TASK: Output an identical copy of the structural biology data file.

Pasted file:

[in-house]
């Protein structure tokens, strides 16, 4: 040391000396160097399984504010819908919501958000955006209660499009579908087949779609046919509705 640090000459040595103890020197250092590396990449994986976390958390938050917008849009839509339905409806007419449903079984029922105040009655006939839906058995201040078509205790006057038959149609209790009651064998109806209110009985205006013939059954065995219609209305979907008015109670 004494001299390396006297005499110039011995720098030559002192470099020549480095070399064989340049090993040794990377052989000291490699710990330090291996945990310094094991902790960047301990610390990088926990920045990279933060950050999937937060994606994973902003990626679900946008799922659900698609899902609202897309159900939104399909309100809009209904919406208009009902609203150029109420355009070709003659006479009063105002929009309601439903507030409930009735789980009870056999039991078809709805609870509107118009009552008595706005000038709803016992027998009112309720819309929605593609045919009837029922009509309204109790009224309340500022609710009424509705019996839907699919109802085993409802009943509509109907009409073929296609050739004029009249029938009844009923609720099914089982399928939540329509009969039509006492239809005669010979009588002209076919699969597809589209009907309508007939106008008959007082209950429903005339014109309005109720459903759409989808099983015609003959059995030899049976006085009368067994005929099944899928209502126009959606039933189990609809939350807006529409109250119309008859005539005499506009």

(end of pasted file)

[in-house]
């Protein structure tokens, strides 16, 4: 040391000396160097399984504010819908919501958000955006209660499009579908087949779609046919509705 640090000459040595103890020197250092590396990449994986976390958390938050917008849009839509339905409806007419449903079984029922105040009655006939839906058995201040078509205790006057038959149609209790009651064998109806209110009985205006013939059954065995219609209305979907008015109670 004494001299390396006297005499110039011995720098030559002192470099020549480095070399064989340049090993040794990377052989000291490699710990330090291996945990310094094991902790960047301990610390990088926990920045990279933060950050999937937060994606994973902003990626679900946008799922659900698609899902609202897309159900939104399909309100809009209904919406208009009902609203150029109420355009070709003659006479009063105002929009309601439903507030409930009735789980009870056999039991078809709805609870509107118009009552008595706005000038709803016992027998009112309720819309929605593609045919009837029922009509309204109790009224309340500022609710009424509705019996839907699919109802085993409802009943509509109907009409073929296609050739004029009249029938009844009923609720099914089982399928939540329509009969039509006492239809005669010979009588002209076919699969597809589209009907309508007939106008008959007082209950429903005339014109309005109720459903759409989808099983015609003959059995030899049976006085009368067994005929099944899928209502126009959606039933189990609809939350807006529409109250119309008859005539005499506009």